My urge to look away when faced with men in corsets and skirts taps into the fact that we are, on the whole, unused to seeing men in skirts—with the limited exception of kilts and cassocks. We are even less accustomed to seeing men (or women for that matter) in corsets. The whole idea of a corset for anyone seems antiquated—unless, of course, you happen to have just stepped into a Jane Austen book.
In the West, men’s clothing generally does not include skirts, or skirt-like garments. Fashion sensibilities outside the West tell a different story. In several countries in South Asia, for example, men commonly wear garments that have a similar appearance to a dress.
But the feeling of discomfort deserves exploration. Though it might be tempting, wholesale dismissal of Gaultier’s designs on the basis that gender lines in clothing ought not be blurred actually fails to recognise that the distinctions have already been messed with, and the outcomes haven’t been all bad.
Over the last 100 years the spectrum of women’s clothing has slowly expanded to include trousers and shirts, while the spectrum of men’s clothing has remained suspiciously monochrome. The cyclical nature of Western fashion (note the return of wedges, culottes, high waisted skinny jeans, and b0ld prints on women’s trousers or men’s shirts) actually serves to reinforce our particularly one-sided fashion rules for men and women.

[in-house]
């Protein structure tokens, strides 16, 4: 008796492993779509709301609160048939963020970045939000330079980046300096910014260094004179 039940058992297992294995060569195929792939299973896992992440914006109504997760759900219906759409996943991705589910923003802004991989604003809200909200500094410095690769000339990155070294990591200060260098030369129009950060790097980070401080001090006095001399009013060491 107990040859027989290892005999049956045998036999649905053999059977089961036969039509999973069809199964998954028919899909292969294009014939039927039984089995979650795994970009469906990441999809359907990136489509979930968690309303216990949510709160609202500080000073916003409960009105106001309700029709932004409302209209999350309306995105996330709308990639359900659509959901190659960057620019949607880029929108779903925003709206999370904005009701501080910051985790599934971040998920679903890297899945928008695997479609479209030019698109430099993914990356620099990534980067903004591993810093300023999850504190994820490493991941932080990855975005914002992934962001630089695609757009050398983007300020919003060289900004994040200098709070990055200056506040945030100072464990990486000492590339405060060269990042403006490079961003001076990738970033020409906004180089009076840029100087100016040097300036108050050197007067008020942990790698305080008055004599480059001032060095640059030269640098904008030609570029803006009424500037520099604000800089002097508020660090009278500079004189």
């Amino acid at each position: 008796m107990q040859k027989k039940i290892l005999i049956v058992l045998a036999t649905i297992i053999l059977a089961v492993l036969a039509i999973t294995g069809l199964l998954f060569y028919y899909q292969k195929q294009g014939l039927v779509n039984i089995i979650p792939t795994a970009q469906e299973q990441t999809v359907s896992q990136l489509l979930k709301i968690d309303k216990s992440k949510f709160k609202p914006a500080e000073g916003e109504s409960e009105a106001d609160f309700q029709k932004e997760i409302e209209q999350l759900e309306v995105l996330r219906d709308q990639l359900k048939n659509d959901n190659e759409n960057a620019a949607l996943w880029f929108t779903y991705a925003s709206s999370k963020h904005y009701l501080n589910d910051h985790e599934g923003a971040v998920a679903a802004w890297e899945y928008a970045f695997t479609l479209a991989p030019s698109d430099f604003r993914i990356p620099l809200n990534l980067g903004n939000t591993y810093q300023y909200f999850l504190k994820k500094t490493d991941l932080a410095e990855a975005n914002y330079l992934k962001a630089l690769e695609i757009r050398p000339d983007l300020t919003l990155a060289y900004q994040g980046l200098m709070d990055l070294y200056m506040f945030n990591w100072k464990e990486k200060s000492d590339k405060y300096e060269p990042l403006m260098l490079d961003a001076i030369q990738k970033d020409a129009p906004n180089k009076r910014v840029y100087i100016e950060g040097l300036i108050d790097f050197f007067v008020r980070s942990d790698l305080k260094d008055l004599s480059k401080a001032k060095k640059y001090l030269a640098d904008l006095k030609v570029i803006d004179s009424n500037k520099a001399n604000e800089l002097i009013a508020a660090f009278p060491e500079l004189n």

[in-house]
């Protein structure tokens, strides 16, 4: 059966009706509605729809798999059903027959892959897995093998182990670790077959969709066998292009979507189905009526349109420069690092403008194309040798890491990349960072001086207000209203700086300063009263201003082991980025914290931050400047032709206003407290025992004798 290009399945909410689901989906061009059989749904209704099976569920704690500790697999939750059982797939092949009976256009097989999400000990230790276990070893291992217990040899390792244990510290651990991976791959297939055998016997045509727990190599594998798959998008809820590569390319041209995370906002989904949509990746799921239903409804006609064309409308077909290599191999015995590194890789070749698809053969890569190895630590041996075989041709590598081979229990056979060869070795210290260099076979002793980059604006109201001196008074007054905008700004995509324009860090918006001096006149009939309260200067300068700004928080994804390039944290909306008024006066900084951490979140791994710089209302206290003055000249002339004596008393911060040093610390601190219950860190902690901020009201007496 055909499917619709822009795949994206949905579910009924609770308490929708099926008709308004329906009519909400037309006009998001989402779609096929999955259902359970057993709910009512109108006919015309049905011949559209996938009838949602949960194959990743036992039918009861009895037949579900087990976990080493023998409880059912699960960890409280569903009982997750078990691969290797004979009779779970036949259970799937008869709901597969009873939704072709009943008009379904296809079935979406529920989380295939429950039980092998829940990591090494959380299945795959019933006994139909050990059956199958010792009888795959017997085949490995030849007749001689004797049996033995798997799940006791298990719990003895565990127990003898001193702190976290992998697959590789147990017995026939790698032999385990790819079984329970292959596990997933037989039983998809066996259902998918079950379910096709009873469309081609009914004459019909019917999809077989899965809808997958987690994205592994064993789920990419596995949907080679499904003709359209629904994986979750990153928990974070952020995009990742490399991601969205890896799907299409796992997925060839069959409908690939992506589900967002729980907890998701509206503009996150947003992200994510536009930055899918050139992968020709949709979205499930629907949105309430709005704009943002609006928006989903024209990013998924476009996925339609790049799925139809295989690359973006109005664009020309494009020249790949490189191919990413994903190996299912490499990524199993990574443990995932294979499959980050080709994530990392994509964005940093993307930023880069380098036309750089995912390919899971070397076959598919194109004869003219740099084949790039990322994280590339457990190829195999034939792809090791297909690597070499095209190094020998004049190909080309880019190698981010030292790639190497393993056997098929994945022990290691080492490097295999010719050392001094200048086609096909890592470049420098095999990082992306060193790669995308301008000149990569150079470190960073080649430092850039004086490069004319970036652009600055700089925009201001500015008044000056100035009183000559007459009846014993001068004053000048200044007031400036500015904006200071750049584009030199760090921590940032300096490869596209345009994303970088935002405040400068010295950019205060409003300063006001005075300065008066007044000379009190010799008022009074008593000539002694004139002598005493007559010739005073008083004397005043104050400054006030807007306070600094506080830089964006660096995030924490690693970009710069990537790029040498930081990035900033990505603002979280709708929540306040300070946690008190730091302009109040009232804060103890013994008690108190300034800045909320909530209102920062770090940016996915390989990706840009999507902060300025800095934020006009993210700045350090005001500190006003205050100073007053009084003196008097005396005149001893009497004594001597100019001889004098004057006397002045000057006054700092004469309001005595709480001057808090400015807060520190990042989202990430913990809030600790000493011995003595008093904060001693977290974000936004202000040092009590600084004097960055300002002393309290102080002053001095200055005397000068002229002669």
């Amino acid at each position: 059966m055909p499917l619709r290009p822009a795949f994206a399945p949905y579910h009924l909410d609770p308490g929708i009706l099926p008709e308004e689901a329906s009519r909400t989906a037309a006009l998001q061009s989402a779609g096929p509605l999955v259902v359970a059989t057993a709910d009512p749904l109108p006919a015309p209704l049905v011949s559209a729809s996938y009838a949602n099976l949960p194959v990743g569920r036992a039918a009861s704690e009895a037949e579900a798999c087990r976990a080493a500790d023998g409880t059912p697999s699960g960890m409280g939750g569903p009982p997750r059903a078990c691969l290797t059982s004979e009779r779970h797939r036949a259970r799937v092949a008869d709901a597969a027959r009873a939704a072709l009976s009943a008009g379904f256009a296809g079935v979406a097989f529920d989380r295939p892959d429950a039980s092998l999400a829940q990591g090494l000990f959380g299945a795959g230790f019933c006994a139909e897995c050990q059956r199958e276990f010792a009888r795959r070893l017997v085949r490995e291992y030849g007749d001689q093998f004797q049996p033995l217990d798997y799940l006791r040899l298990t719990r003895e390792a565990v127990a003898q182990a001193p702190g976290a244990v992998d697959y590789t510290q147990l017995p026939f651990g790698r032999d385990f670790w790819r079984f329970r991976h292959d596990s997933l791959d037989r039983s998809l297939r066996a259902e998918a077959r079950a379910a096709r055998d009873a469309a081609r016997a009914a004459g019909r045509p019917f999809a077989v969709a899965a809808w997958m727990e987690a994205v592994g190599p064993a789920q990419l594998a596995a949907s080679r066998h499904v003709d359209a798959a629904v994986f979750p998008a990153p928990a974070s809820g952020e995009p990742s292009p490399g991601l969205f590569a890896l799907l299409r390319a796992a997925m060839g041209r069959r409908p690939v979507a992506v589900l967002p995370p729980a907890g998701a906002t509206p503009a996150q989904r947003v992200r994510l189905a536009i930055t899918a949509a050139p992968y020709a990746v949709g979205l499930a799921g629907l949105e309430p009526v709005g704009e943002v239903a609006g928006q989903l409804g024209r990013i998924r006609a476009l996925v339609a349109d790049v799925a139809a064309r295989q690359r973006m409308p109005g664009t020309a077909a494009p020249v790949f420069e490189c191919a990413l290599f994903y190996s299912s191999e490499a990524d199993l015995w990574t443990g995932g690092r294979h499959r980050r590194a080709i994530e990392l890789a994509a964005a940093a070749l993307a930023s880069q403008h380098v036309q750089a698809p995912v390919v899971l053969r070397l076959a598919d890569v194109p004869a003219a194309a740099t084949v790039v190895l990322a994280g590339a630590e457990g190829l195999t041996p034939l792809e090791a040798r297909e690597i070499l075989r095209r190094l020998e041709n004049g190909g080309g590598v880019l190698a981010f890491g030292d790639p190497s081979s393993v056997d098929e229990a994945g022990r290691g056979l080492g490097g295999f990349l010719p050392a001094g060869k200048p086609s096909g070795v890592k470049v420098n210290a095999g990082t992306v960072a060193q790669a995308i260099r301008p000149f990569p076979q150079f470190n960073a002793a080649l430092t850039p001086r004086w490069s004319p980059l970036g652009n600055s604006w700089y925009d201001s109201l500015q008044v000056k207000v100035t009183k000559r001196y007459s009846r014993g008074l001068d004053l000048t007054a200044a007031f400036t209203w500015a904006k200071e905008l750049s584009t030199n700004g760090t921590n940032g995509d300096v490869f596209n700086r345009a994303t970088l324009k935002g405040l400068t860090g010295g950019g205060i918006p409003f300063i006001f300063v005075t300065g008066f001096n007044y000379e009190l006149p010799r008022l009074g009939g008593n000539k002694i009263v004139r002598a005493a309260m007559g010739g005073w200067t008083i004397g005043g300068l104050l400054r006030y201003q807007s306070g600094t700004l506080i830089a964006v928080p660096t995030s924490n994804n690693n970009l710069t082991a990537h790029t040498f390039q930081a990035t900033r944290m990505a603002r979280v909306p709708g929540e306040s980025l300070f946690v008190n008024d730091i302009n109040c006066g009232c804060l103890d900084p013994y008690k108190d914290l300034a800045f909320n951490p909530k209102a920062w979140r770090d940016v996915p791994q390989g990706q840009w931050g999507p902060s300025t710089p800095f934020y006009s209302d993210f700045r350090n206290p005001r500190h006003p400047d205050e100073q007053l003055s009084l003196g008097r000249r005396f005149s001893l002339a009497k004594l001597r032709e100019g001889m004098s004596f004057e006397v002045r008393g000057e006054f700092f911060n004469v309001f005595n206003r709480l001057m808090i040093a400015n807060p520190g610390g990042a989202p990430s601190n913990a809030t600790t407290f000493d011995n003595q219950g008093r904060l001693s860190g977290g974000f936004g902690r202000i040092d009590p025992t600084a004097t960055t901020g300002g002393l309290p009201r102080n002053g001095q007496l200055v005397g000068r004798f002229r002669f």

When many women entered the work force for the first time during the First World War, it was common for the women to alter their husbands’ pants and wear them to work. Although actress Katherine Hepburn was often photographed wearing trousers in the 1930s, they really only resurfaced in the Second World War as women once again filled the jobs left vacant by men going to work. It wasn’t until the 1970s that trousers for women really gained traction in society. Not many among us would wish to return to the days when women weren’t allowed to wear pants.
On the other hand, men’s fashion has relaxed, but not substantially changed. Men are no longer required to wear three-piece suits, complete with pocket watch, but on the whole they still wear the same type of clothes. Trousers are still the traditional masculine fare in Western society. No matter how many times the wheel of fashion turns, it never really turns in the direction of encouraging men to dress in skirts.